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Malcolm Nance slammed Breitbart editor on Bill Maher & demanded apology (VIDEO)

Sat, 2017-06-17 00:18

Malcolm Nance, MSNBC's intelligence analyst, appeared on Real Time with Bill Maher. He confronted Alex Marlow, the sleazy rag, Breitbart's editor for a lying article that placed both him and his family in danger.

Malcolm Nance demands an apology from Breitbart editor

Malcolm Nance was not going to let the Breitbart editor gain any credibility with his false polish. It was not long before he unmasked it. The interchange shown in the excerpted video was pretty riveting.

Bill Maher started by asking Alex Marlow for the definition of fake news.

"Alex how would you define fake news so for fake news," Bill Maher asked Breitbart's editor.

"It's a great question and there's no real definition for it," Alex Marlow replied. "I think that the left tried to make fake news. I thought the goal was going to be anything that's right of center anything that people on the Right want to talk about not the Left. And the right quickly reappropriation it to anything that was the least bit false that an establishment or Left-Wing outlet put out. So that's the parlor trick. That's what the Right did. It's they saw the word fake news. The Left is going to use this to harm us, potentially use it to get us banned from social media or demoted from social media. And the Right said we have to take this term back for ourselves. And I think they did an effective job."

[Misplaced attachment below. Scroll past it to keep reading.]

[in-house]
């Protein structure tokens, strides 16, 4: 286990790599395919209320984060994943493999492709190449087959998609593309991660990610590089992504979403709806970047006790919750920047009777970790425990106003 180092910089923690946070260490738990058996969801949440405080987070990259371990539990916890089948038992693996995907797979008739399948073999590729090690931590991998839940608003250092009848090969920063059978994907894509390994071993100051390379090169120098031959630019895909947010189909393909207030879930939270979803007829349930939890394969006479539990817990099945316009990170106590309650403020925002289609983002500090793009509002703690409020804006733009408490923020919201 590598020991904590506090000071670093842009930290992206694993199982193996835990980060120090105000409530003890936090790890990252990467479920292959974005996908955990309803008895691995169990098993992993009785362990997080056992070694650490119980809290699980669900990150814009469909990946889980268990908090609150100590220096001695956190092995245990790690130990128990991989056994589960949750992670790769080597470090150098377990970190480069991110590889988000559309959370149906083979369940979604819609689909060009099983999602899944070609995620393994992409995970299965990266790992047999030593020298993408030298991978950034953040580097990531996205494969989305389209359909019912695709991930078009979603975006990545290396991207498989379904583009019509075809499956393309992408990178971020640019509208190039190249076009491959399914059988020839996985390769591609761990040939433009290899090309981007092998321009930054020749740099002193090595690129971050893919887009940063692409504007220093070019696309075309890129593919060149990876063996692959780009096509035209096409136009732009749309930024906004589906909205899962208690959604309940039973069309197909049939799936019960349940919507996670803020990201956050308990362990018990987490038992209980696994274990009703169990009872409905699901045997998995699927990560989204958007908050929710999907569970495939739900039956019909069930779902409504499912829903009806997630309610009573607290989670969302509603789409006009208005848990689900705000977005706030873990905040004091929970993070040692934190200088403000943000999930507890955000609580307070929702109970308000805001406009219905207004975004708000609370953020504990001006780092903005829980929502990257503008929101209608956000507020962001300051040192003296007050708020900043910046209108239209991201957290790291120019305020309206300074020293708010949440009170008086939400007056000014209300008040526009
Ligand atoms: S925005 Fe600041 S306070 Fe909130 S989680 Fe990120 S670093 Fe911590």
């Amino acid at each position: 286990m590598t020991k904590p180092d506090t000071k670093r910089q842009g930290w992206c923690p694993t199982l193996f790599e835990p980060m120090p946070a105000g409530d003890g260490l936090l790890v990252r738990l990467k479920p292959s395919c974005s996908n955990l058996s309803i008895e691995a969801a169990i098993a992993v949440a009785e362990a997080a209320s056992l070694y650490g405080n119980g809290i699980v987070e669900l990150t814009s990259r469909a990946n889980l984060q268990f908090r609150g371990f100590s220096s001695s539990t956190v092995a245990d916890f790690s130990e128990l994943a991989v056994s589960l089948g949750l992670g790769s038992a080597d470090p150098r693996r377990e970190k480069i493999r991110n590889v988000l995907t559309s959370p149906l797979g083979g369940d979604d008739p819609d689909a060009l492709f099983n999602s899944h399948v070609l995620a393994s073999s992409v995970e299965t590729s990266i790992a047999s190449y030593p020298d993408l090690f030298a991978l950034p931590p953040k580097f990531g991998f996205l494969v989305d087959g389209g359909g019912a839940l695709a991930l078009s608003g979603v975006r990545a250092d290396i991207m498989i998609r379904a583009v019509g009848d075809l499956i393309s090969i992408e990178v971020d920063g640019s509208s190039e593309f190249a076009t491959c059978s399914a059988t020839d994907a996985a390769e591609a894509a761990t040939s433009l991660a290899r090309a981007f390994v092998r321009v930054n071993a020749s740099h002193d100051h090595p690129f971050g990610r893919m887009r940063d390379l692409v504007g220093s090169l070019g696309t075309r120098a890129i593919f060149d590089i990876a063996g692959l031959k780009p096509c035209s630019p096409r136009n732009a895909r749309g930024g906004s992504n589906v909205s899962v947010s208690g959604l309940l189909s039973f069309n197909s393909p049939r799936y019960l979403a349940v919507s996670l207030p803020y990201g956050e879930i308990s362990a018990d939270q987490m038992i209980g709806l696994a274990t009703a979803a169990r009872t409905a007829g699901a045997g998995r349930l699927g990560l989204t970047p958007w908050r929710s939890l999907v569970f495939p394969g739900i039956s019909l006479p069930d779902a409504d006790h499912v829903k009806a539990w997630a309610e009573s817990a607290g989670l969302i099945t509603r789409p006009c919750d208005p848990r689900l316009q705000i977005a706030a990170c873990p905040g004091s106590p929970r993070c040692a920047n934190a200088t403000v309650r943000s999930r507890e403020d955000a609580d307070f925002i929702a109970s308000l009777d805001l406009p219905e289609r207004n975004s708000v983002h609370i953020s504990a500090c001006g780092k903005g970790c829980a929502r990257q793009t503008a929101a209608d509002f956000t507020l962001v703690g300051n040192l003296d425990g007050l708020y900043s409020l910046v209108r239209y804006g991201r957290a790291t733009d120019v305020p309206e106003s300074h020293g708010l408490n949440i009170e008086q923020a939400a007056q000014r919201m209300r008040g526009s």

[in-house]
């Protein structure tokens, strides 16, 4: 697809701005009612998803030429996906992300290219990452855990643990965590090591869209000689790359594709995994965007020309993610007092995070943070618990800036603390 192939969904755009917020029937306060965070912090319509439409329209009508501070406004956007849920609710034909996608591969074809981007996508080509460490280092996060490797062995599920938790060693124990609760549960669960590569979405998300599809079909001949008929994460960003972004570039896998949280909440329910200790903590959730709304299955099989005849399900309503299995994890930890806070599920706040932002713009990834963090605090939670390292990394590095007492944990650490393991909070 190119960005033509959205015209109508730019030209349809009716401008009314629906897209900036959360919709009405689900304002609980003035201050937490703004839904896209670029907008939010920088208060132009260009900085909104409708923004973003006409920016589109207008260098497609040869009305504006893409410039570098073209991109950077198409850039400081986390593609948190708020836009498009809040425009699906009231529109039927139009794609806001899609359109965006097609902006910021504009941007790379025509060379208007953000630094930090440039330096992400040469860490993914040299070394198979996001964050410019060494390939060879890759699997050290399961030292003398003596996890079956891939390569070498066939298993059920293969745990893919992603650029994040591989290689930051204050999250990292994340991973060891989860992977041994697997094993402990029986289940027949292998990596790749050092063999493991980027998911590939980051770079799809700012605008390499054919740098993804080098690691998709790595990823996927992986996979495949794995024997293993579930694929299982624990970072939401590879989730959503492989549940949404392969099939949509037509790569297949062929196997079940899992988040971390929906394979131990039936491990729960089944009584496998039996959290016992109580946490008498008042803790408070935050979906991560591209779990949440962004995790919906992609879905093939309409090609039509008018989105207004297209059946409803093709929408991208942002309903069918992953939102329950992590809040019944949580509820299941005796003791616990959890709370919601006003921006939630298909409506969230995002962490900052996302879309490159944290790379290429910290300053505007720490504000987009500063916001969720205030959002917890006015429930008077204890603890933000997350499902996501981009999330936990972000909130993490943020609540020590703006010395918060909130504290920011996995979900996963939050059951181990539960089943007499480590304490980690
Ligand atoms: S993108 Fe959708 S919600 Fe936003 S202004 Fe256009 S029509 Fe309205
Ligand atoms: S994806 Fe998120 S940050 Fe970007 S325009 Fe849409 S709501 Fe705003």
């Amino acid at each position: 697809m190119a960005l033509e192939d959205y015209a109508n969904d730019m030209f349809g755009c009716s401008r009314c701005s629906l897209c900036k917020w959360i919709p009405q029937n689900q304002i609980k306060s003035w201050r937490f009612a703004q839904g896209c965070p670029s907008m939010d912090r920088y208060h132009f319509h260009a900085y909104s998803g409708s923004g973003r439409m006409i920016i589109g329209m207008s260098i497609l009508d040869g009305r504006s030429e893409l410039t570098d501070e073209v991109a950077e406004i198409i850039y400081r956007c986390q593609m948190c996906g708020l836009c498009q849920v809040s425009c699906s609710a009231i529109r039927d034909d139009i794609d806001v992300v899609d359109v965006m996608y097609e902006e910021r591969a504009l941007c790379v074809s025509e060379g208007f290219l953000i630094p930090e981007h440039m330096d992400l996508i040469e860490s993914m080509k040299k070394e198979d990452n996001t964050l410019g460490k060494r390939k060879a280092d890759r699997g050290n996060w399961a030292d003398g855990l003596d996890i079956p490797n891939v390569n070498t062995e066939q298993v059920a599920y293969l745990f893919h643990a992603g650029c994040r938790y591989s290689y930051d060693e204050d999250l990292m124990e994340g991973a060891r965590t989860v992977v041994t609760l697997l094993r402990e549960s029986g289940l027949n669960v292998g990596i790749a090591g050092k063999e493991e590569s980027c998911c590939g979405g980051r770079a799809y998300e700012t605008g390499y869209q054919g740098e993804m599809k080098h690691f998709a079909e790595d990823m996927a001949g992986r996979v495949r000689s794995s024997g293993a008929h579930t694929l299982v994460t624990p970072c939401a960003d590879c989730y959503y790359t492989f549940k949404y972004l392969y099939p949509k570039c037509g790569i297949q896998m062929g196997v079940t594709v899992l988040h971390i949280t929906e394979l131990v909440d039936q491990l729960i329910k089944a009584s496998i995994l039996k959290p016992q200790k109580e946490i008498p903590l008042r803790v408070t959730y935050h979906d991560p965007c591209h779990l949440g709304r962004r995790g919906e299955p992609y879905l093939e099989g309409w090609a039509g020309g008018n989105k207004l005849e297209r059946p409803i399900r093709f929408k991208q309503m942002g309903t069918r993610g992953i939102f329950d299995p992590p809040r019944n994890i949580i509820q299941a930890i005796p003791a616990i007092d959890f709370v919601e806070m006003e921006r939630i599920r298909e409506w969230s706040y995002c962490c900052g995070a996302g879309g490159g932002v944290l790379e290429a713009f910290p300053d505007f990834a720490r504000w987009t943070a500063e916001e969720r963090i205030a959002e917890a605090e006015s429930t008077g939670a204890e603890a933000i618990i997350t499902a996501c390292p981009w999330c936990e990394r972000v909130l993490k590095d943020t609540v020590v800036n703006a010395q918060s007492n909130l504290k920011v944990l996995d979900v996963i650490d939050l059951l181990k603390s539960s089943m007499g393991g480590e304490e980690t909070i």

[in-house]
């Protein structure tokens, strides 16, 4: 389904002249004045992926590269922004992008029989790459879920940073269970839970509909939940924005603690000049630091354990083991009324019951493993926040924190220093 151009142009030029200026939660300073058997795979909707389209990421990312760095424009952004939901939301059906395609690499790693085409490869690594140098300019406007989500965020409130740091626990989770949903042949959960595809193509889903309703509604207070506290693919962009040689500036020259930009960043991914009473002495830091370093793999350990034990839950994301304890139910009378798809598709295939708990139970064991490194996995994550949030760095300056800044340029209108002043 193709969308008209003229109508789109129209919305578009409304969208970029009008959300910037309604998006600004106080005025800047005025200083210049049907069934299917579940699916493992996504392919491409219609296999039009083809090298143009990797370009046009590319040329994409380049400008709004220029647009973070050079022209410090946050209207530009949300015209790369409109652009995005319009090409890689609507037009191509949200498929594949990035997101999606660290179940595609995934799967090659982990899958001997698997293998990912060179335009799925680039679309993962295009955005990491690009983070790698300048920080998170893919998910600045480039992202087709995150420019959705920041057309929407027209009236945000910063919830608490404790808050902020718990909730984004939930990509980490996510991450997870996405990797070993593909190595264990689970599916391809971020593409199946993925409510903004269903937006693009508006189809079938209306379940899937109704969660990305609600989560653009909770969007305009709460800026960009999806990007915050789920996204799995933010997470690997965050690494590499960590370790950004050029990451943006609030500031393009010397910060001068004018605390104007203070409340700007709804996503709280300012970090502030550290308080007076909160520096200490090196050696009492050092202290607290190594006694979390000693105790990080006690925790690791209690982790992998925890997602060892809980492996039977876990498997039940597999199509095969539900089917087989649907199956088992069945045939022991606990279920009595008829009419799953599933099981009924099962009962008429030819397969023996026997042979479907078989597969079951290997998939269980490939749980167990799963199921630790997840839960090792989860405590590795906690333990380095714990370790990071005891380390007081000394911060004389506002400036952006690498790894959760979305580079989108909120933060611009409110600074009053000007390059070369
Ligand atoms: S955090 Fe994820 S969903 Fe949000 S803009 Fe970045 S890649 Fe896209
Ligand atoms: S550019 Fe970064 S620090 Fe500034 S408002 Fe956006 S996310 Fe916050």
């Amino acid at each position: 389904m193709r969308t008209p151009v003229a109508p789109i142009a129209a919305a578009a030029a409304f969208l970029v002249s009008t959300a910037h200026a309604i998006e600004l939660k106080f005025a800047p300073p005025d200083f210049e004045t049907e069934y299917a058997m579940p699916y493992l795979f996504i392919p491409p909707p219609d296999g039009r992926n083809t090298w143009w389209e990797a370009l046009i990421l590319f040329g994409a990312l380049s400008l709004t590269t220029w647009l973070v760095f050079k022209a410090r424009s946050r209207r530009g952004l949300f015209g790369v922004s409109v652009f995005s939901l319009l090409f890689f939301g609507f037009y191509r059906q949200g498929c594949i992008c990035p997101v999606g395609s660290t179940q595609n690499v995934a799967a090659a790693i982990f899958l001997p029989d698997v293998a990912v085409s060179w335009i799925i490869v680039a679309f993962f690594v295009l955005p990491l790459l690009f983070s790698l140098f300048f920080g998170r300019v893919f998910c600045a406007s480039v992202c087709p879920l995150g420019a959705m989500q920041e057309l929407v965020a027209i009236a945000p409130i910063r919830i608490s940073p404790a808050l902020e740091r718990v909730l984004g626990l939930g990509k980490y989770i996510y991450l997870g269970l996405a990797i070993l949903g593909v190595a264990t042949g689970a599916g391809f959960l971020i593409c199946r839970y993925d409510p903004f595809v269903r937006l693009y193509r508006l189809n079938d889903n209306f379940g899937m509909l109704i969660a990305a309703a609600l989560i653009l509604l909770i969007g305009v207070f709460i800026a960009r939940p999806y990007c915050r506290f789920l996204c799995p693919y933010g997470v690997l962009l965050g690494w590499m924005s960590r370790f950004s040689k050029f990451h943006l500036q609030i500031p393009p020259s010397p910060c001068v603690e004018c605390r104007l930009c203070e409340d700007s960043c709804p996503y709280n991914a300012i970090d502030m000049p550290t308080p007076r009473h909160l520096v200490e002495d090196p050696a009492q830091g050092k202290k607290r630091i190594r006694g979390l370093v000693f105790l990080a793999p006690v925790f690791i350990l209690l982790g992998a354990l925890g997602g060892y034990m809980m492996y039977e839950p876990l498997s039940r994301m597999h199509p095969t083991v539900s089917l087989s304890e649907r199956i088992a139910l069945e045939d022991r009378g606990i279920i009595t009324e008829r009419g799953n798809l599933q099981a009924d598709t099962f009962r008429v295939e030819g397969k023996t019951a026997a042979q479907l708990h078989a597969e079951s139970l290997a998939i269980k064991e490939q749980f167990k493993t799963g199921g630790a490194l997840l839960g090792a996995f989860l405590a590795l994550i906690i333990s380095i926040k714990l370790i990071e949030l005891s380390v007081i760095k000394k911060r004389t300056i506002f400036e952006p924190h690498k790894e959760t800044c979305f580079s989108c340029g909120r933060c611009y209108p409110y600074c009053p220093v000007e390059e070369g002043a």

Bill did not allow the lying propaganda magnate to get away with that statement.

"But that was a lie," Bill Maher said. "Because fake news was things that people knew when they were writing them were absolute bullshit. They were putting it out there just to confuse people because people read and they don't check things out and then they share it. And we saw that like the thing about Hillary Clinton running a child sex ring out of a pizza parlor. That's fake news. That's different than what Trump. Trump's definition of fake news is just any news I don't like. So I cannot quite ..."

Malcolm Nance wanted to get in to say his piece because he had a bone to pick with the Breitbart rag.

I sort of have a bone to pick with you," Malcolm Nance interjected. "You are Breitbart right. And you don't do fake news. That's what you're asserting here? Yeah you know there was this article about a 35-year counterterrorism expert who claimed that they wanted Trump Tower attacked that was written in Breitbart. I got thirty-one death threats from that. And that came from your website. So you're going to secure that right now? You are going to apologize to me? I'm sorry to say. I'm sorry to say. I spent decades hunting terrorists. Yes, so that's fake as hell."

"You don't have to share your bonafides with me," Alex said. "I respect you. I respect your service."

Your followers threatened my family, my children, my wife," Nance replied.

"Are you really suggesting that Breitbart doesn't get death threats? Alex replied trying to deflect. "That our lives aren't put in danger?"

"No, No, No," Nance said. "You can apologize to me now. Alright? I'm not threatening you."

"Show me the story," Alex said. "And if the story is as you describe it I'll be happy to offer an apology."

"I will come to your office to see that retraction," Nance replied.